The Type 2 Diabetes Global Genomics Initiative (T2D-GGI)
I have a long-standing commitment to mapping genetic susceptibility loci for type 2 diabetes (T2D). I was part of the first groups to perform GWAS successfully – our efforts there to bring together data initially to make statistically robust (and replicated) observations formed the basis of genome-wide meta-analyses that we currently enjoy conventionally today. For T2D, I was part of DIAGRAM, the first consortium for meta-analysis of T2D data. Today, with long-standing colleagues (Andrew Morris and Ele Zeggini), I co-lead the Type 2 Diabetes Global Genomics Initiative (T2D-GGI), which carries the torch of that previous effort. Our initial effort has been to assemble >2.5M participants for the largest multi-ancestry GWAS of T2D to date. Ongoing efforts of that group include use of those data to connect to gene and physiology (through statistical colocalization), refinement and characterization of genetic subtypes of diabetes through clustering methods, causal inference studies via Mendelian randomization, or signal fine-mapping. We are a collaborative, inclusive group and projects that utilize data in this area can give trainees exposure to and experience with fantastically effective large-scale multi-institutional consortium work, which is increasingly typical in human genomics activities.
The VA Million Veteran Program
The VA’s Million Veteran Program (MVP) is a national research program looking at how genes, lifestyle, military experiences, and exposures affect health and wellness in Veterans. Since launching in 2011, 1 million Veterans have joined MVP. It is the largest research effort at VA to improve health care for Veterans and one of the largest research programs in the world studying genes and health. I have a without compensation (WOC) appointment at the local VA here in Philadelphia (CMC), connected to Cardiometabolic Trait and Disease projects funded projects (to Kyong-Mi Chang at Penn, and Phil Tsao, Stanford) as well as projects related to CVD/PAD (to Scott Damrauer). My primary contribution focused around genetic discovery and analysis for T2D, liver disease, and CVD. This resource is particularly exciting to me with numerous opportunities for projects and productive scholarship, as its highly diverse representation at large sample size in a single repository make it ideal for complex trait genetic and population genetic discovery, characterization of genetic architecture, but also for causal inference using Mendelian randomization approaches that also have the opportunity to work at the individual level. To give one example of the potential of this: I was fortunate to join colleagues nation wide, to report a genome-wide, Phenome-wide association study across MVP participants. The scope and volume of computation require to complete this project require collaborations with the DOE and supercomputer access with modified, efficient implementations of analysis tools, leading to new collaborations and inference at scale that has hitherto not been reported.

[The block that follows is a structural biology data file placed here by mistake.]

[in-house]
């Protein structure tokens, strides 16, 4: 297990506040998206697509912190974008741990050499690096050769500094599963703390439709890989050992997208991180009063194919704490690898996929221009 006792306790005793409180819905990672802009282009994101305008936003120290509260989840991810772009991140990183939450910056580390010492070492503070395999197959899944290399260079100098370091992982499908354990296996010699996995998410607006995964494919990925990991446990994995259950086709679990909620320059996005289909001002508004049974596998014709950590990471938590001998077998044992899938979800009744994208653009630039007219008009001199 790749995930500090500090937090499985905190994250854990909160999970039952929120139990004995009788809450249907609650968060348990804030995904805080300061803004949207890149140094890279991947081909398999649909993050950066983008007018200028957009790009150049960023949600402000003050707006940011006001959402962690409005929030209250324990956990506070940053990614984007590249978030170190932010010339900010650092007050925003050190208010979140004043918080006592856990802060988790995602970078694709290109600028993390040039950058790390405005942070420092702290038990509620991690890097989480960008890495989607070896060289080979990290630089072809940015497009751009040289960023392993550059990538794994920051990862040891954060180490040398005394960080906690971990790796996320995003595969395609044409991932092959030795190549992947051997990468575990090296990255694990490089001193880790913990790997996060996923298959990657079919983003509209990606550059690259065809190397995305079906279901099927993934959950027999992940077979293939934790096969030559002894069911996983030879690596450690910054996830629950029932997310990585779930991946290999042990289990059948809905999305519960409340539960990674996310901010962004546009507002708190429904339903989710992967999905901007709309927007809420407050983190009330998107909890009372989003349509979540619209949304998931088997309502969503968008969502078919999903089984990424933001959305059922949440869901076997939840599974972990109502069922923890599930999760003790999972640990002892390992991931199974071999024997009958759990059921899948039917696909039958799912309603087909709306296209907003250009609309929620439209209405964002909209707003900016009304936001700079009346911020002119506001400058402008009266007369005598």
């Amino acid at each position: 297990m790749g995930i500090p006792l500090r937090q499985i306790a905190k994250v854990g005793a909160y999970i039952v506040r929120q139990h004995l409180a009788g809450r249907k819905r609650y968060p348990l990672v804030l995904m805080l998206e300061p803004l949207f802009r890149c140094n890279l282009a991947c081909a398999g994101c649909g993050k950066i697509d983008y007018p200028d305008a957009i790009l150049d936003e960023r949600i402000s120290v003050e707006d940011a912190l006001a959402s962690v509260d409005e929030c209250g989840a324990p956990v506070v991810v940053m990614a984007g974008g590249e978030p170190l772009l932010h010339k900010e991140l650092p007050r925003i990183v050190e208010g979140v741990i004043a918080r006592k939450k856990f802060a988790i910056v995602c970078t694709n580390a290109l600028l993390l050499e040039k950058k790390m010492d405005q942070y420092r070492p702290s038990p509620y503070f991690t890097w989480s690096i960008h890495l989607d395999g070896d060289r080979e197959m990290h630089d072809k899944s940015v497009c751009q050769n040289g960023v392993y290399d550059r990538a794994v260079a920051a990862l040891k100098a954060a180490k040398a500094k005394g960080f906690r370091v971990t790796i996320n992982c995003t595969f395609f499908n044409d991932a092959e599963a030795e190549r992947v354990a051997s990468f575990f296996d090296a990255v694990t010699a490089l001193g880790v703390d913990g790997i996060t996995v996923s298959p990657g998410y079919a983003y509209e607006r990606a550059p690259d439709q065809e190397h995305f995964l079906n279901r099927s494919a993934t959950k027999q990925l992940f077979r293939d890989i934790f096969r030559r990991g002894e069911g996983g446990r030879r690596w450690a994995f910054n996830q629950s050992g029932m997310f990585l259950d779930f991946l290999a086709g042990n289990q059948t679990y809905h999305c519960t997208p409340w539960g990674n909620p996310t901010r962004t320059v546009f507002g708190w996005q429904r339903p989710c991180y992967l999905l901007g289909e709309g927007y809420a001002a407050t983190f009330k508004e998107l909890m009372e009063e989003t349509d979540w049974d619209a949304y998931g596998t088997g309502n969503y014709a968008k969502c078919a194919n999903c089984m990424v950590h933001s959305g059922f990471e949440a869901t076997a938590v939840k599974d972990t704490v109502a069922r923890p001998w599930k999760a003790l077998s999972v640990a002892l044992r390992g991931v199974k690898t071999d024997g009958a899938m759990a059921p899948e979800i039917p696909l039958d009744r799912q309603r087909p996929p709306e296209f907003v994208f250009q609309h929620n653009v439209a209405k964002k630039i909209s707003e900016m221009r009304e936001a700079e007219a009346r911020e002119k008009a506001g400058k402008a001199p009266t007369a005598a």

The Type 2 Diabetes - Accelerating Medicines Partnership - Common Metabolic Disease - Functional Genomics Project (T2D AMP CMD FGP)
Large-scale genome-wide association studies (GWAS) have lead to the rapid identification of hundreds of T2D-associated loci. However, the mechanism(s) through which most of these loci influence disease susceptibility remain poorly understood. An interdisciplinary team at Penn (including Pat Seale, Wenli Yang, Struan Grant, Klaus Kaestner, Dan Rader, and myself) brings together experts in population genetics, T2D GWAS, biostatistics, metabolic tissue biology, human cellular disease modeling and T2D pathophysiology to tackle this critical knowledge gap. In collaboration with our consortium partners, our goal is to provide the diabetes research community with a robust pipeline for mapping T2D GWAS variants to effector genes and target tissues, identify new genes and biological pathways that modulate susceptibility to T2D, and define gene regulatory networks relevant to T2D with the goal of uncovering therapeutic ‘entry points’ for developing new treatments. My efforts in this consortium lead on genetic discovery and characterization, closely partnering with groups focused on prioritizing putative effector transcripts using QTL mapping data. We also collaborate locally with Penn investigators to help interpret genetics data and to priortize leads that merit functional follow-up studies.
PanKbase: Human Islet Research Network (HIRN) Pancreas Knowledgebase Program (PanKbase)
A wealth of data has been generated in human pancreas donors in initiatives supported by the Human Islet Research Network (HIRN) which can be used to address open questions in type 1 diabetes, yet these data are currently both underutilized and in formats inaccessible to many researchers which prohibits insights. To address this gap, the NIDDK has assembled two groups of highly accomplished researchers to create a pancreatic knowledge base - PanKbase - which leverages expertise in computational biology and data science, type 1 diabetes, islet biology, knowledge base engineering, and engagement and outreach. This is an incredibly new collaboration (as of Feb 2024); I expect more details to emerge about the goals, objectives, and deliverables for the project as the group organized and gets situated.